that President Daniel arap Moi is panicky about guns and lawlessness
spilling over into his country from Somalia. I would say "Pole
Mzee". But Mr. President, you must also understand that your
other neighbours, Sudan, Ethiopia and Uganda too have been
contributing to the spillage with impunity. I feel I know
you so well in a way, and I don't know anything about you
at all in another. For example, while you were hosting the
Somali peace talks in Nakuru weeks ago, you ordered your police
force to crack down on Somali refugees in your country. Being
a refugee is a dreadful thing, and so is hosting a peace conference
for people who are not seriously interested in peace in their
own country. It's like dealing with pandemic conflict on a
school playground. It is very tough gig, so tough that even
seasoned Hollywood movie producers and directors would get
heart attack trying to film the an ending tragedy that is
Somalia. But for the life me I could not fathom why you ordered
the crack down on people who fled their own country for obvious
reasons. The war-weary refugees were actually welcoming the
peace talks, so that they could return home. In fact they
were praising your painstaking efforts to bring the participants
to their senses and talk peace. They were waving the national
flags of our two countries and placards with the words "PEACE
NOW" and "THANK YOU PRESIDENT
MOI". It was a peaceful demonstration. But the
Kenya Police were very eager to use their Gestapo tactics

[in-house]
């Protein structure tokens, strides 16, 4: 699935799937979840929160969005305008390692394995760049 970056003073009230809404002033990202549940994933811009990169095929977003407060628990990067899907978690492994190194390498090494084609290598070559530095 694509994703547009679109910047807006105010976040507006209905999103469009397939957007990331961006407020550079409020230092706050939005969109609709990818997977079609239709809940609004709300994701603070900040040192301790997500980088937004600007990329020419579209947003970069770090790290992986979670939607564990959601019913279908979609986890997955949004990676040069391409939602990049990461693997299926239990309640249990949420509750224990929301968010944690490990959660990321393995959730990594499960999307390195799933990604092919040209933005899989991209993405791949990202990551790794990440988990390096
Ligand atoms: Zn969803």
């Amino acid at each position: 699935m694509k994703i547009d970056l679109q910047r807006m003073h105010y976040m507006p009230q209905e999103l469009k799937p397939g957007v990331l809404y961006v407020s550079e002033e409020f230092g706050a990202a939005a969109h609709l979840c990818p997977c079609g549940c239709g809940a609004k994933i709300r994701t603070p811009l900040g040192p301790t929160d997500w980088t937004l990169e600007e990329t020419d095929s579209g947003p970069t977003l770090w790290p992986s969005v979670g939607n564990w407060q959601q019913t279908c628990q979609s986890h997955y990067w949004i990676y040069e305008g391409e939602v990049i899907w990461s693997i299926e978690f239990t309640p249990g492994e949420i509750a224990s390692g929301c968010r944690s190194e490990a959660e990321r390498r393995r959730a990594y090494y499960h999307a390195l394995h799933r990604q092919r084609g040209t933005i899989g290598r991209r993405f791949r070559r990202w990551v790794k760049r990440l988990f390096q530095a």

in the name of law and order.
to think of my reaction if I was among those poor souls who
were forced to pay TKK to the Police. The Kiswahili
acronym is toa kitu kidogo, give me little something (bribe)
who failed to cough up the TKK are conveniently thrown
in small cells they shared with hardcore criminals and drunkards.
To say that the Somali refugees in Kenya are treated as humanly
as possible in accordance with the 1952 Geneva Convention
on Refugees would be one of the vaster understatement of all
even Albert Einstein was a refugee.
the overwhelming majority of the Somali people are hungry
for peace, justice and forgiveness. Despite your noble efforts,
peace is any closer in Somalia, because a war-planing key
member of IGADD is breathing hot upon the Americans to attack
Somalia. Which takes me back to the theme in the beginning
of this commentary: THERE CAN BE
NO PEACE WITHOUT JUSTICE AND NO JUSTICE WITHOUT FORGIVENESS.
Afrah © 2001
Mr. Afrah is an outspoken Author/Journalist and a member of
the Canadian Journalists for Free Expression (CJFE) and the
New York-based Committee to Protect Journalists (CPJ). He
contributes hard-hitting articles to Canadian and international
newspapers and magazines on the Somalia situation "through
the eyes of a man who covered the country for more than two
of us remember his critical articles in his weekly English
language HEEGAN newspaper, despite a mandatory self-censorship
introduced by Guddiga Baarista Hisbiga Xisbiga Hantiwadaagga
Somaaliyeed in 1984 and the dreaded NSS. I am very proud to
know that Mr. Afrah openly defied the draconian censorship
laws and went ahead to write what he thought was wrong in
the country. He received several death threats from the warlords
and was briefly held hostage by gunmen in 1993. But he remained
defiant and continued to send his stories of carnage and destruction
to Reuters news agency. He still is!